TRIBAL TRAFFICKING LAWS

 

Native nations have a unique legal posture in American history and in American jurisprudence. Native nations are sovereign nations with the powers of self-government.  Native nations have their own constitutions and laws that govern conduct in Indian country. Federal law has become deeply intertwined with tribal law and Congress has the ability to restrict and modify Native nations' sovereign powers. Absent Congressional authority, states are precluded from regulating and exercising state authority in Indian County.

 

Sex trafficking is a crime and when it occurs in Indian country, Native nations' power to keep their citizens safe is vital. Sex trafficking may include a host of criminal activities, such as sexual assaults and domestic violence, which are crimes in most Native nations. Because sex trafficking has typically been addressed by the federal law or Native nations' criminal codes on sexual assault, child abuse, and domestic violence, only a few of the 567 federally recognized tribes has a sex trafficking code.

 

The Mandans, Hidatasa, and Arikaras Nation (MHA nation) has the first tribal trafficking code which addresses both labor and sex trafficking. The MHA nation is a federally recognized tribe, and is federally recognized as the Three Affiliated Tribes.  

 

The jurisdiction of Native nations is quite complex. Authority over any criminal act will require a determination of where the crime took place, political status (Indian or non-Indian) of the victim, political status of the perpetrator and the nature of the crime committed. These factors must be analyzed to determine whether the federal authorities, Native authorities, state authorities, or some combination, have the power to hold perpetrators accountable.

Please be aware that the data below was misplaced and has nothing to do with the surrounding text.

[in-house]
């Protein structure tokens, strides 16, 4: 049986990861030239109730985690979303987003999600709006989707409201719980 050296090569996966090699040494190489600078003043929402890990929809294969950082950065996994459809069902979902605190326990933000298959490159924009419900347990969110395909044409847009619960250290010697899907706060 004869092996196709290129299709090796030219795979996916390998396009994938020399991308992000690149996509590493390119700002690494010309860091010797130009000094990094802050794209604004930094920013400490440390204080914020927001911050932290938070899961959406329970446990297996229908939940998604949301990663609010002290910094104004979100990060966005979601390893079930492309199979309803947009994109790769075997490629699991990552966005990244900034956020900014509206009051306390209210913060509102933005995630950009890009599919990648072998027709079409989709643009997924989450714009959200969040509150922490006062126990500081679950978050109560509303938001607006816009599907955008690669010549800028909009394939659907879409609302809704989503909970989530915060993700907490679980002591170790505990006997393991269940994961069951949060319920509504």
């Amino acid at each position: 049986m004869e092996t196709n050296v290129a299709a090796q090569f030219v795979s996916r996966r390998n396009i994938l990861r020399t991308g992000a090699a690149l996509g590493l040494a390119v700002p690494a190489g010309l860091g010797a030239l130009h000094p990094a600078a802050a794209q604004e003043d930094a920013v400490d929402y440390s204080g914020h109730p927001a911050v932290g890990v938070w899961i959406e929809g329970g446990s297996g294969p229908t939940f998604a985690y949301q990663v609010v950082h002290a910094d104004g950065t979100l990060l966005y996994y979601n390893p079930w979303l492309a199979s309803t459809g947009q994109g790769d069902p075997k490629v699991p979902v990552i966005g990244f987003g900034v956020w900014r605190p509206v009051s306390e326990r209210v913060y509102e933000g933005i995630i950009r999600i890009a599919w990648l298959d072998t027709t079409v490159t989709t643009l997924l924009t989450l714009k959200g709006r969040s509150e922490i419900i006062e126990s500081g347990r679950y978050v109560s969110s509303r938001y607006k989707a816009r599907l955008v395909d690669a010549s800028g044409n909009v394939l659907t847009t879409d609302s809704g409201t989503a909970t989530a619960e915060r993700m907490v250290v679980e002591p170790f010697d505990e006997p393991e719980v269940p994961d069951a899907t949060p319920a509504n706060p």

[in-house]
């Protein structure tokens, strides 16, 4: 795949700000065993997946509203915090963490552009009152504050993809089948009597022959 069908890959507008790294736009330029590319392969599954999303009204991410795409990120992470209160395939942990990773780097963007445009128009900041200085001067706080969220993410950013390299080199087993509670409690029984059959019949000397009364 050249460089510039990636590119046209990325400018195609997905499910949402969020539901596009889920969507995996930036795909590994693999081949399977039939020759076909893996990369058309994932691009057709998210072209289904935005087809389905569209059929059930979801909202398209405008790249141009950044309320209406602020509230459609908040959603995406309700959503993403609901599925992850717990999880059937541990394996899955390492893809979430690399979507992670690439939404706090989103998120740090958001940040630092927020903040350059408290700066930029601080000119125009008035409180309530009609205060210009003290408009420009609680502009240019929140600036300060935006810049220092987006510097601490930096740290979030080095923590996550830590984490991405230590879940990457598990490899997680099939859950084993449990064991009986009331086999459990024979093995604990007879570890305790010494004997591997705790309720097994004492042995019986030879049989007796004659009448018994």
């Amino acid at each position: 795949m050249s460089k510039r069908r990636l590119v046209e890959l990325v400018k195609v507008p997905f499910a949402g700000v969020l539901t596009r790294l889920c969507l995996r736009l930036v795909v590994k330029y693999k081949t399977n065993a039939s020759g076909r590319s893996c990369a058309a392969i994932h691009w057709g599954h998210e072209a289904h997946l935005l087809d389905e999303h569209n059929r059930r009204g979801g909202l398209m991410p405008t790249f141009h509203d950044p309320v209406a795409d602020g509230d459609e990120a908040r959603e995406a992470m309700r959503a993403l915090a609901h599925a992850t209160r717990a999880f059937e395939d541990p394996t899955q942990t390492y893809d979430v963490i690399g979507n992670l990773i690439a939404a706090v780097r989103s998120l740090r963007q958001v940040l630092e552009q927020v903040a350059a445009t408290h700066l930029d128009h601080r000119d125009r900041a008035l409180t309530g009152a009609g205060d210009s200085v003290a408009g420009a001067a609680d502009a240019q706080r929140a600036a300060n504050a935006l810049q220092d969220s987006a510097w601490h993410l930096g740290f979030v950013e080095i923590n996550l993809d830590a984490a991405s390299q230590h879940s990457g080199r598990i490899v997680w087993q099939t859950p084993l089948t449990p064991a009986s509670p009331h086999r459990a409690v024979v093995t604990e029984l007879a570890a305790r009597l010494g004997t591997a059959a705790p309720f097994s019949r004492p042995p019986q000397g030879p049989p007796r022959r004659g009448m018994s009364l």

Until recently, federal restrictions hampered the ability of Native nations to hold non-Indian offenders accountable for committing crimes in Indian country.  However, federal laws, like the Violence Against Women Act (VAWA) and the Tribal Law and Order Act (TLOA) have relaxed federal restrictions on Native nation's prosecution power to hold non-Indians accountable for crimes committed in Indian country. TLOA has also relaxed restrictions on Native nation's criminal sentencing authority. Loosening these restrictions on the sovereignty of Native nations will enable them to keep their citizens and communities safer and hold all perpetrators accountable for certain crimes committed in Indian country.

 

 

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This website was initially funded and developed as part of  Grant No. 2013-TA-AX-K025 from the U.S. Department of Justice, Office on Violence Against Women. Neither the U.S. Department of Justice or any of its components operate, control, are responsible for, or necessarily endorse, this website (including, without limitations, its content, technical infrastructure, policies, and any services or tools provided.) Please Note: The grant period for this project ended in September, 2016.

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